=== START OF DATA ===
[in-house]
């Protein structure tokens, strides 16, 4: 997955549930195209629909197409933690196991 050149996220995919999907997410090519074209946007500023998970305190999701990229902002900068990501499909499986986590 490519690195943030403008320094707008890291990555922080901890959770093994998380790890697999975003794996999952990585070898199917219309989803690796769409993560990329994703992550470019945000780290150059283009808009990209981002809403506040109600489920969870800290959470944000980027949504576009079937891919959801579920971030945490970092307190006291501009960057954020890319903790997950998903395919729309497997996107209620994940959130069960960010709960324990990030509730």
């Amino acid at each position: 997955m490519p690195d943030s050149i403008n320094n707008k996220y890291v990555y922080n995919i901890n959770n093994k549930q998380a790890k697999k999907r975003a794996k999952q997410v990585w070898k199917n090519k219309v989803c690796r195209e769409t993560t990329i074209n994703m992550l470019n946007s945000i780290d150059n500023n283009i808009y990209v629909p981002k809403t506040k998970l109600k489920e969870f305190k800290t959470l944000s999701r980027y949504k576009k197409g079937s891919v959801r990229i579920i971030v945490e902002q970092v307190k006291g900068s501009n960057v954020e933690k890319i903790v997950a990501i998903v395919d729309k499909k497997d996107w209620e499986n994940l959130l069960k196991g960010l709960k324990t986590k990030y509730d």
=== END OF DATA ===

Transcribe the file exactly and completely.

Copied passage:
[in-house]
């Protein structure tokens, strides 16, 4: 997955549930195209629909197409933690196991 050149996220995919999907997410090519074209946007500023998970305190999701990229902002900068990501499909499986986590 490519690195943030403008320094707008890291990555922080901890959770093994998380790890697999975003794996999952990585070898199917219309989803690796769409993560990329994703992550470019945000780290150059283009808009990209981002809403506040109600489920969870800290959470944000980027949504576009079937891919959801579920971030945490970092307190006291501009960057954020890319903790997950998903395919729309497997996107209620994940959130069960960010709960324990990030509730």
């Amino acid at each position: 997955m490519p690195d943030s050149i403008n320094n707008k996220y890291v990555y922080n995919i901890n959770n093994k549930q998380a790890k697999k999907r975003a794996k999952q997410v990585w070898k199917n090519k219309v989803c690796r195209e769409t993560t990329i074209n994703m992550l470019n946007s945000i780290d150059n500023n283009i808009y990209v629909p981002k809403t506040k998970l109600k489920e969870f305190k800290t959470l944000s999701r980027y949504k576009k197409g079937s891919v959801r990229i579920i971030v945490e902002q970092v307190k006291g900068s501009n960057v954020e933690k890319i903790v997950a990501i998903v395919d729309k499909k497997d996107w209620e499986n994940l959130l069960k196991g960010l709960k324990t986590k990030y509730d």